The statue has disappeared, except for a few low relief's from the throne, depicting the murder of Niobe's children. Though housed in Rome during the 17th century (and copied by Van Dyck), these sculptures are now in the Hermitage Museum in Leningrad.
The temple was as large as the roughly contemporary Parthenon. Its sculptures, now in the museum, rivaled the finest in Athens, one of which depicts Pelops in a chariot race, others of the Labors of Hercules/Heraklis, and others of Lapiths and Centaurs.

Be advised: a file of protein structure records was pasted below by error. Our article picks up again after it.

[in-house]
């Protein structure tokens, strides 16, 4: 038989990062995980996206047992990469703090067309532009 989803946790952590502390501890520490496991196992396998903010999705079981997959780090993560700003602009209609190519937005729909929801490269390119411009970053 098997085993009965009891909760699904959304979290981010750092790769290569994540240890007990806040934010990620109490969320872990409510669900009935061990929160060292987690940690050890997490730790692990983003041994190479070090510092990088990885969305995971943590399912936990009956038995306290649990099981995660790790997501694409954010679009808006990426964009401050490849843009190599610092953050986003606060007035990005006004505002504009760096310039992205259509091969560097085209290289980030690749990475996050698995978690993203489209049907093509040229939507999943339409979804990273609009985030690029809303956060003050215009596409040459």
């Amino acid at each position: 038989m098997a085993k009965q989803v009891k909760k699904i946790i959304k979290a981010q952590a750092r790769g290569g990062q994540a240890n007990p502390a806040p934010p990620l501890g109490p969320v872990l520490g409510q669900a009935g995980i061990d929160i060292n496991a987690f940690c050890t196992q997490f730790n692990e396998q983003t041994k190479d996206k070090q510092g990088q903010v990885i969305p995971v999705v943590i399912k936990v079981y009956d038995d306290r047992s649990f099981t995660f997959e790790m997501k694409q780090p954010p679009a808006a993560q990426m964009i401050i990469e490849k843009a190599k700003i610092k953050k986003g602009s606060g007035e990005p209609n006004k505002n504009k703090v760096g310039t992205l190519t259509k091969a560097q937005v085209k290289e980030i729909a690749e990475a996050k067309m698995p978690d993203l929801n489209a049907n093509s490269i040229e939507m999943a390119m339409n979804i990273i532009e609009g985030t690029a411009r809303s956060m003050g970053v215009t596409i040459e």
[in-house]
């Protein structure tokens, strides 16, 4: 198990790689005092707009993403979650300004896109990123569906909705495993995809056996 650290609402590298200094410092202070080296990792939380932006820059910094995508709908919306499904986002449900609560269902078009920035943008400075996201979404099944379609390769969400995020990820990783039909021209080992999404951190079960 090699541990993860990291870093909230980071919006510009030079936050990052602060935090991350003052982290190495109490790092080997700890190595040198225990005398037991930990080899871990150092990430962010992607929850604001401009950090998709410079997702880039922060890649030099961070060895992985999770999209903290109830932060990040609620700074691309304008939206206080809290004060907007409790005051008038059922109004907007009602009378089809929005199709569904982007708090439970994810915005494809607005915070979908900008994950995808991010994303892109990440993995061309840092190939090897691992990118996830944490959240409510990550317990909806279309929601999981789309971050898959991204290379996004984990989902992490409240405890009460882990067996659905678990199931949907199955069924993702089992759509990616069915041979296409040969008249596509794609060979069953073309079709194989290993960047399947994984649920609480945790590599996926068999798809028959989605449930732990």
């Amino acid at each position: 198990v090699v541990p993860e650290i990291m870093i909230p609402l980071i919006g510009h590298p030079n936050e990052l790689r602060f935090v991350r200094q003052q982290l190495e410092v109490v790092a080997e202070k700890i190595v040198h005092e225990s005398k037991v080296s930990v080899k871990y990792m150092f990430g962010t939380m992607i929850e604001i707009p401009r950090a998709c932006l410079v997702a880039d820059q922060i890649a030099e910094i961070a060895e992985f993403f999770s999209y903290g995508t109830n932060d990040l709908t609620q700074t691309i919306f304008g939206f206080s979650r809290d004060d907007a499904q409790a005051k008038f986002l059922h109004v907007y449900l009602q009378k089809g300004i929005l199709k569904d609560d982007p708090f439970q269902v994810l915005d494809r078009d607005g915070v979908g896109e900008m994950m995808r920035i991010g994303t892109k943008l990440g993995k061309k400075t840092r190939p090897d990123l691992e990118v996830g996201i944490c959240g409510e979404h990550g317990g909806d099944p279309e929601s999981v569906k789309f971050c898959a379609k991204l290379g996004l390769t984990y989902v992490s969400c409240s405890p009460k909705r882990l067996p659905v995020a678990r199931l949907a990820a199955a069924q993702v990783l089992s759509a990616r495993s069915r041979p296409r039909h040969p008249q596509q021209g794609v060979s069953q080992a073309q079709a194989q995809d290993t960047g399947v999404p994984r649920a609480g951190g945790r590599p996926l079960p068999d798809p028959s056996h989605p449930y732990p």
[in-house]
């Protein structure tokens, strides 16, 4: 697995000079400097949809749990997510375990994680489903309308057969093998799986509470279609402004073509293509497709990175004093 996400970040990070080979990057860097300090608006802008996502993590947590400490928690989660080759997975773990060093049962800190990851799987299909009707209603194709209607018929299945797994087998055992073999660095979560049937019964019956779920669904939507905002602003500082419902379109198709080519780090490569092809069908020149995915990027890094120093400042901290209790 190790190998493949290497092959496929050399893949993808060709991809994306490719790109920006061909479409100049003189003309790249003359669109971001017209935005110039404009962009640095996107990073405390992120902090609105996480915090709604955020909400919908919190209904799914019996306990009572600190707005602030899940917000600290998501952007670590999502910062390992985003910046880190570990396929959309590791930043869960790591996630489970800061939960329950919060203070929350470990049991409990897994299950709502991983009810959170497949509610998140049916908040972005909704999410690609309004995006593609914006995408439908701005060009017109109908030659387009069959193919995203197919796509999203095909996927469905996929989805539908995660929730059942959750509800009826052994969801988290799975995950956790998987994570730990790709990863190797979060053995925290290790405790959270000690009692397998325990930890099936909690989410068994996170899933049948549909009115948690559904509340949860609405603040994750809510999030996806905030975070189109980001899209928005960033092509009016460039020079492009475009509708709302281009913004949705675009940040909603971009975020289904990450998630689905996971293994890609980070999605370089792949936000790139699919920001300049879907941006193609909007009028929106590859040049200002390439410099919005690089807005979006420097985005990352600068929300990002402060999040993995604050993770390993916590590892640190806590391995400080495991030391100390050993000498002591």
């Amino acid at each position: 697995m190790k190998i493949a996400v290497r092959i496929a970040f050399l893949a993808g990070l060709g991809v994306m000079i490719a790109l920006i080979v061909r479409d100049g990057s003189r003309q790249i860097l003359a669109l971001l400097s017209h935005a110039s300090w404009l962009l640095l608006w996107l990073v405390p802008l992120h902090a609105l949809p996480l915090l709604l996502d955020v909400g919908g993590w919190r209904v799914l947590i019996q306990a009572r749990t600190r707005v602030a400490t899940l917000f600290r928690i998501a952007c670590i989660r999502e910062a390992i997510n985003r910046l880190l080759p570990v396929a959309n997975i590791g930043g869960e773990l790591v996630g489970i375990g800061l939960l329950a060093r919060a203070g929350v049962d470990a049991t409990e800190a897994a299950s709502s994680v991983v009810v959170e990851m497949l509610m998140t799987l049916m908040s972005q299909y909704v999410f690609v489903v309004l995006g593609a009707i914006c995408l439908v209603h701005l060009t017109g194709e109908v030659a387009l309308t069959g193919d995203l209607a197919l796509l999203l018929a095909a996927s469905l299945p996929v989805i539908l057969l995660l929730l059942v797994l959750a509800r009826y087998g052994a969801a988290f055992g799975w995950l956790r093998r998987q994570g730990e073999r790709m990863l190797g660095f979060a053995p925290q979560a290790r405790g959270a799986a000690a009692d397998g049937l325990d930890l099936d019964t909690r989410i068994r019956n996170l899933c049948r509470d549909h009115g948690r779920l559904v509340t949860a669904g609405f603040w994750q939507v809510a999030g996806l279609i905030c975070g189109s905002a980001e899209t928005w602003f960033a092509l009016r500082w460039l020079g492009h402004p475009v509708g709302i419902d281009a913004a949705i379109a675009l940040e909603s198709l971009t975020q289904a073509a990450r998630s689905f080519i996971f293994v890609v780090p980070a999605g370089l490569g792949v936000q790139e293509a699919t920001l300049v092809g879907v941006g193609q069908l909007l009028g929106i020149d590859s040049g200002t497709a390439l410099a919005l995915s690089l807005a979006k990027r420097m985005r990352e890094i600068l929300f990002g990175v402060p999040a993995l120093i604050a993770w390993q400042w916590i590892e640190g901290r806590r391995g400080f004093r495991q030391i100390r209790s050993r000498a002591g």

Beyond the Temple are the central structures of the Altis: the Pelopion and the Temple of Hera. Once believed to be the grave of Pelops, the Pelopion was revealed by excavation to be a sacred precinct to which entrance was gained through the Propylon. The altar seems to have been a raised rectangle of trees, which symbolize the rebirth of the hero. The Temple of Hera (the Heraion) was built in the Doric style around 600BC and was the first temple built in the Altis. Before that there were only open air altars dedicated to Zeus and to other cult gods. It is the most complete building on the site, with around thirty partly intact columns, and a section of inner wall. Originally a joint temple of Zeus and Hera, it was left to the goddess alone after the Temple of Zeus was built. The Hermes of Praxiteles was found here amid the earthquake ruins in 1877, in the very spot noted by Pausanius in his writings, though he didn't seem to deem it worthy of more than a brief comment. This statue is one of the best preserved Classical statues, thanks to the light building materials used in the upper walls of the temple--- sunbaked brick. It was sculpted of Parian marble, with its original polish barely marked by the centuries. Hermes, messenger of the gods, was given the task by Zeus of taking his infant son Dionysos out of the reach of the jealous Hera, and take him to the nymphs who wore raise and educate him on Mt. Nysa. In the statue, Hermes is depicted resting on his journey, standing in a graceful posture, leaning against a tree trunk with his left arm, the folds of a cloak hanging from the arm on the trunk. No doubt the hand held his caduceus (though missing). On his arm sits the baby Dionysos, reaching up towards something held in Hermes' right hand (perhaps a bunch of grapes) and Hermes' head is turned towards the child, the hair in short locks, with traces of the groove of a metal wreath. The hair, lips, and sandal bear traces of paint. The nude figure of Hermes has been extolled for its ideal combination of strength and grace. The statue is usually dated between 363 and 343BC, though some authorities consider it a Roman copy. It is housed in Gallery 6 of the Museum (see below).